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Periodontal Disease in Dogs: Symptoms, Causes and Treatments

Written by Anna Hollisey


close up of dog mouth with healthy teeth

It’s one of the most common diseases affecting our dogs. But periodontal disease is preventable – and usually treatable if it’s caught early. 

What Is Periodontal Disease in Dogs?

Periodontal (or gum) disease is caused by bacteria inside the mouth. Because these bacteria lurk in the gums, they’re not always detected until the disease has progressed. 

Periodontal disease starts with inflamed gums which might bleed when they’re brushed. You might notice that your dog’s breath smells strange. If untreated, gum disease causes the gumline to recede, affecting the teeth. After this, the teeth can become loose and the jawbone suffers some deterioration. By this point, your dog’s likely to be in pain and the affected teeth will have to be removed. 

Advanced periodontal disease can go on to cause abscesses, fractured jaws and oral cancer. Because it is an infection in the blood, periodontal disease can even increase the risk of kidney, liver, and heart disease. 

But why is periodontal disease so common in dogs?

Well, plaque builds up on our dogs’ teeth just like it does on ours. If left on the surface of the tooth, plaque hardens and becomes difficult to remove. This causes gum disease which can spread into the jaw. Periodontal disease is more common in dogs who:

What Does Periodontal Disease Look Like in Dogs?

One of the symptoms that owners notice first is bad breath. If your dog’s breath is consistently smelling bad (and not just because they ate a poop on their walk/learn/dog-health/treating-coprophagia-in-your-dog), it’s important to get their dental health checked.

If the disease has progressed, you might see that parts of the dog’s gums are inflamed or have receded. When you brush their teeth, you might notice some blood on the brush. 

Dogs are good at hiding pain, but they will probably give you some clues that their teeth are hurting. These could include reluctance to chew, loss of appetite, or general grouchiness. They won’t want you to touch or examine their mouth. 

In the advanced stages of periodontal disease, dogs can suffer from loose teeth (which might fall out) or visible infections at the root of the tooth.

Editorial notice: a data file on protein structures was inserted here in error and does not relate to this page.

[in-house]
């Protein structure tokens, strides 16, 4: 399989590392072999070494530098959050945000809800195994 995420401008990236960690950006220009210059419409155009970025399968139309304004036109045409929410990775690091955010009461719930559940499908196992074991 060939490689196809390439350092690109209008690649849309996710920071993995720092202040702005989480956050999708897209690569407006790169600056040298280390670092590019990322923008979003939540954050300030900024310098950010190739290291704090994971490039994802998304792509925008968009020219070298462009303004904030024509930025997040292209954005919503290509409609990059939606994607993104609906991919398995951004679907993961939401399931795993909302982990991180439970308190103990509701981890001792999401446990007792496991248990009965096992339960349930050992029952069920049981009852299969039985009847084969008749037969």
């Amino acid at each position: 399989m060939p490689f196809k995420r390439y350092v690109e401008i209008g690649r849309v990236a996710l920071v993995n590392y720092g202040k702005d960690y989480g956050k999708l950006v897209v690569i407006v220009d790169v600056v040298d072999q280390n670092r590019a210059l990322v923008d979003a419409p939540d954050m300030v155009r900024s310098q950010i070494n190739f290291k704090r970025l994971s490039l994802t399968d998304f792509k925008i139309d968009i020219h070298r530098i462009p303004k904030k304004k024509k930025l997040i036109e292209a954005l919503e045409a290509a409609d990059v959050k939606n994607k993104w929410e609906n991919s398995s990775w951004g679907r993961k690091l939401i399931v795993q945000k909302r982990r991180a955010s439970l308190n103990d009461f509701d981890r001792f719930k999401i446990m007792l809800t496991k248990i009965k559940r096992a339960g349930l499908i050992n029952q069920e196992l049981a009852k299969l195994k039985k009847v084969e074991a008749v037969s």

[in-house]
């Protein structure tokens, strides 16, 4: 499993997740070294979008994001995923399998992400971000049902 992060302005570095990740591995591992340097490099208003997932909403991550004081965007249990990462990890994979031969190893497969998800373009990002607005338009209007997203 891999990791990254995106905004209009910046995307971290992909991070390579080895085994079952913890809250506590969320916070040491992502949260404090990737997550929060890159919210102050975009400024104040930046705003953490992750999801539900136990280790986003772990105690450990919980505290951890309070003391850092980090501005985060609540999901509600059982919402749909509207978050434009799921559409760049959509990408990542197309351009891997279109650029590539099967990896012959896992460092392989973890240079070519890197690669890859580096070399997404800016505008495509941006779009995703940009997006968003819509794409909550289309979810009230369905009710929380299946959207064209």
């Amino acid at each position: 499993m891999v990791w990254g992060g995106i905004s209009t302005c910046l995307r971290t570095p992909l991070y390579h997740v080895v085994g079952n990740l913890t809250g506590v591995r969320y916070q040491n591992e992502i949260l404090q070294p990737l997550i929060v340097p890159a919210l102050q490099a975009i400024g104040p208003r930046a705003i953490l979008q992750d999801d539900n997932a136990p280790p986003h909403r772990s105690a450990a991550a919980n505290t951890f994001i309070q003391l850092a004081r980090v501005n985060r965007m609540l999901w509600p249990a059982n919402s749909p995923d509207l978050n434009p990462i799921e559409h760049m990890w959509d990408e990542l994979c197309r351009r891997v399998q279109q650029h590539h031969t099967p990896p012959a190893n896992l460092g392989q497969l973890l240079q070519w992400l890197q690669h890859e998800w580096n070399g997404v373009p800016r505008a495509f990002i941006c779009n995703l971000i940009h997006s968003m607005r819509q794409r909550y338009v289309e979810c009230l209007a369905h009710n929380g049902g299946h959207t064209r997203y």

How to Treat Periodontal Disease in Dogs

Each time your dog attends the vet for their boosters, you should request a dental check-up. Your dog might benefit from a professional dental clean (especially if they’re a breed prone to periodontal disease) – this is carried out under anesthesia. They’ll have their teeth scaled and hardened plaque removed. If the disease is in the early stages, this treatment should be successful. 

If there is an infection, your vet will likely prescribe a topical antibiotic to clear it up. But if the disease is very advanced, tooth extraction might be the only solution. 

It is not possible to treat periodontal disease at home. But it is possible (and strongly advised) to look after your dog’s teeth and prevent gum disease from returning. Here’s how:

How to Prevent Periodontal Disease in Dogs

Just like human gum disease, canine periodontal disease is preventable with good dental hygiene. Does your dog have a toothbrush?

Most dog owners are unaware of the importance of brushing, but awareness is spreading. Experts recommend brushing your dogs’ teeth every day. If you don’t already, you’re not alone… let’s try to improve this together!

How To Brush Your Dog’s Teeth…

Because our dogs aren’t used to having a brush shoved into their mouth, they’re unlikely to let us go in and scrub. Desensitization training can help. This means keeping your expectations (and stress levels) low, and your brushing-time even lower. 

First, wash your hands, and get some canine toothpaste (human toothpaste isn’t suitable, most contain xylitol which is toxic to dogs). Start with 20-30 seconds (if possible) of brushing, accompanied of course with plenty of praise and affection. Then build up the brushing, day by day, as your dog gets used to the idea. You can use specially designed dog toothbrushes similar to the ones we use on our own teeth. You can also buy rubber finger toothbrushes. Finger toothbrushes don’t have the same bristle depth as a regular toothbrush but they do let you have more control and let you feel just how much pressure you’re applying (assuming you and your dog are comfortable having your fingers between their teeth). 

If your dog is steadily resistant, you have options. Try a dental additive in their water bowl, and a daily dental chew which they can use to “brush” by themselves. 

Further Reading…

Why do dogs like to chew/learn/dog-lifestyle/why-do-dogs-like-to-chew – and should they do it? Try some alternatives to rawhide/learn/dog-health/is-rawhide-bad-for-dogs. If your dog has sensitive teeth, learn what could be causing it/learn/dog-health/can-dogs-have-sensitive-teeth. And just in case you’ve ever wondered… is your dog’s mouth cleaner than yours?/learn/dog-health/are-dogs-mouths-cleaner-than-human-mouths